So, what do you need to do? To some extent, it means clearer focus on risk and reward. No business can survive without a pipeline of new business. But what will it take to keep the pot bubbling and lead flowing? Let’s look at a simple scenario. For example, if a typical new client win / value of sale for your business is £10,000 what investment will your business allocate up front to deliver that outcome? It’s about ROI. Of course, there’s no point going after prey that is inedible. No point trying to eat an elephant if you’re a mouse in your sector. Go after business that is accessible based on your credibility, location, resources and experience.

Consider the natural habitat of your prey. Where do they graze? In other words, where do they go for information, education, communication and even for entertainment? If you know this, make sure you’re visible there and engage with them in their natural environment. Whether that means through inbound marketing like social media and content development or outbound marketing like direct mail or telemarketing, work out where is your best chance of success. What delivers the best probability of capturing your prey and achieving your goal? And at what cost?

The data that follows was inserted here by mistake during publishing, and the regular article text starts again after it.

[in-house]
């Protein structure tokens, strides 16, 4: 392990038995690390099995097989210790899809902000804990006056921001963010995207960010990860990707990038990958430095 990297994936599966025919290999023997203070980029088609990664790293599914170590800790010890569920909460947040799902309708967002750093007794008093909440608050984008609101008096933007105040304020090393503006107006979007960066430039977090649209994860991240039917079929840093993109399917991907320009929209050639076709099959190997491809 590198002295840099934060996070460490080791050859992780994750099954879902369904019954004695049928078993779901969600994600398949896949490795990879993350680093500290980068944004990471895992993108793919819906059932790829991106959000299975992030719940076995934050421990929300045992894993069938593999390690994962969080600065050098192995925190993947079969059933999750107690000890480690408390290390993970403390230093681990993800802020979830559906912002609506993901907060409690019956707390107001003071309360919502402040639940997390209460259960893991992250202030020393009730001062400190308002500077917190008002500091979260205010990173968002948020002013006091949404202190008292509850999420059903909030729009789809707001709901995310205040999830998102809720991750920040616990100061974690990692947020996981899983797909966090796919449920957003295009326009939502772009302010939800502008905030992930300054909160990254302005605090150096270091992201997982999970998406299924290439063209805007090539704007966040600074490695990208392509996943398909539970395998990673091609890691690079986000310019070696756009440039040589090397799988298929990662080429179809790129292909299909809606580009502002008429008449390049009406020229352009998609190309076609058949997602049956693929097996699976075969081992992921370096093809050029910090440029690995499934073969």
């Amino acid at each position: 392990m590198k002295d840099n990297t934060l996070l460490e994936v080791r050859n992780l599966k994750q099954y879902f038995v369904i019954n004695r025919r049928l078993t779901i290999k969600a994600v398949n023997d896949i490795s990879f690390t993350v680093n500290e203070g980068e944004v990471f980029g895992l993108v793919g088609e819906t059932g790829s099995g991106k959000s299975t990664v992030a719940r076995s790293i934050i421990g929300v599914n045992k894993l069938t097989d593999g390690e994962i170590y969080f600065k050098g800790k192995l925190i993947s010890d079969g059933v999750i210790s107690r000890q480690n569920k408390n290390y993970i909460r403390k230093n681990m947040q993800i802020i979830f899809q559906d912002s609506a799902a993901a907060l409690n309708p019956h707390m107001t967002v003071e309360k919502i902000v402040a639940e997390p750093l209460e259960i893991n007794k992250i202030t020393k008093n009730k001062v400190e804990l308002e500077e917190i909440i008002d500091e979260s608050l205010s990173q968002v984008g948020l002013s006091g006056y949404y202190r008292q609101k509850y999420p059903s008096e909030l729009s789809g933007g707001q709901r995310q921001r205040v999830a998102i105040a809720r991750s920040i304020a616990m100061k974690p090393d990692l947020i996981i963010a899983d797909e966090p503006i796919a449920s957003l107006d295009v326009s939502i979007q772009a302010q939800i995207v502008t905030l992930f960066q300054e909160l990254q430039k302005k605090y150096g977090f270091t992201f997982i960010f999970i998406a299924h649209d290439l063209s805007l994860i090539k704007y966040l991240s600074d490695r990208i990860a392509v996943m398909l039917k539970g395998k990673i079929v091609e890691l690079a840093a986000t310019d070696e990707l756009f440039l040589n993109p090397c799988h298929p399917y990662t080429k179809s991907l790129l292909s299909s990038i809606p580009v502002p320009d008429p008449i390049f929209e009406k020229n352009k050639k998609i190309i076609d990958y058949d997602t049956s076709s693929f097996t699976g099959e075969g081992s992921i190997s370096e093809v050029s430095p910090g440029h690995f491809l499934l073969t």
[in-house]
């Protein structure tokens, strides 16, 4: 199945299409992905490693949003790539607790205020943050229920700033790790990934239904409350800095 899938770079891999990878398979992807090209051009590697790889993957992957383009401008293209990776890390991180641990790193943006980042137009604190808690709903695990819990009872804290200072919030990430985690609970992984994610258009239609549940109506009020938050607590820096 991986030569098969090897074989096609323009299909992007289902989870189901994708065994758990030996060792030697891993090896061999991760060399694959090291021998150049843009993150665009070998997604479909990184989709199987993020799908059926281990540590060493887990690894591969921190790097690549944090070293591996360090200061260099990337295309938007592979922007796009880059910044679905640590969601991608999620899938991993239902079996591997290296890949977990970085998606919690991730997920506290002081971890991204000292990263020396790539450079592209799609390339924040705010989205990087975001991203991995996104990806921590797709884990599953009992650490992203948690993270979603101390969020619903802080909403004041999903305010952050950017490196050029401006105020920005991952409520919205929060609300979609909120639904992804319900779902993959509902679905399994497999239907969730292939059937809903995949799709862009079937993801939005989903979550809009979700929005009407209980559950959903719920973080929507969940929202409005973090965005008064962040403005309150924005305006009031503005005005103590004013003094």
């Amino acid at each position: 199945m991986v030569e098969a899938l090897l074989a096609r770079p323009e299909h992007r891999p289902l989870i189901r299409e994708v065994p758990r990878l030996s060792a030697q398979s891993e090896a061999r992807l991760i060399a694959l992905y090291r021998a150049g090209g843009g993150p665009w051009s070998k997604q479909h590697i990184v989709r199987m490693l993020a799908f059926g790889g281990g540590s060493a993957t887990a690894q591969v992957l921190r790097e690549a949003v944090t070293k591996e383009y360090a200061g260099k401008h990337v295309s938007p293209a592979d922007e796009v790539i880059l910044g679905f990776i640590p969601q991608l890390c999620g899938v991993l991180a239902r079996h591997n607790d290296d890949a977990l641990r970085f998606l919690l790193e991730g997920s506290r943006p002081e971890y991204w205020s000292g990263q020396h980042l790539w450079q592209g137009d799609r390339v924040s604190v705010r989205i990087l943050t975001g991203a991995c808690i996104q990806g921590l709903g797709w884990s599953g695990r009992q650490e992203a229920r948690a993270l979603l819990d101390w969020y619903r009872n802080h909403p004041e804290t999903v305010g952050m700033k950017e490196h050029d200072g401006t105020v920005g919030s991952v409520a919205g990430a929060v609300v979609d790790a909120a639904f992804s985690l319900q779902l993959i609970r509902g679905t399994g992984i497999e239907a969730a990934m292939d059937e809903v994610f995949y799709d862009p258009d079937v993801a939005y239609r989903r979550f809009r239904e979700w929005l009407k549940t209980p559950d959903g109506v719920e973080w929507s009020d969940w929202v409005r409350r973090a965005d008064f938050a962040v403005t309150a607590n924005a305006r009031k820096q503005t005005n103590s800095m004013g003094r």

We’re not saying that this is easy or without risks. You could choose the wrong route, never reach your prey and exhaust your resources. That’s where your research comes in. You have to understand your prey, what they’re looking for and where they congregate.

What’s the alternative? Starve to death due to lack of action, gradually submitting to a slow and painful death through lack of nourishment? That’s not much of life anyhow. You can choose your fate. We all have to get out there and compete. Business managers need to get out into the wild and fight for their prey. If you stack up against your competitors, you’ll win a share of the prize, maybe the lion’s share. That’s what new business development is all about. If you want to survive in this era of greater relative scarcity and significant uncertainty, you have to start now and you have to get your business in good shape to compete. You have to market your business. You may have to take risks while you can. Great prizes are rarely won without risk. If you don’t, what’s the betting that an aggressive foe will get ahead of you in the race and snare the prey before you have the chance to act.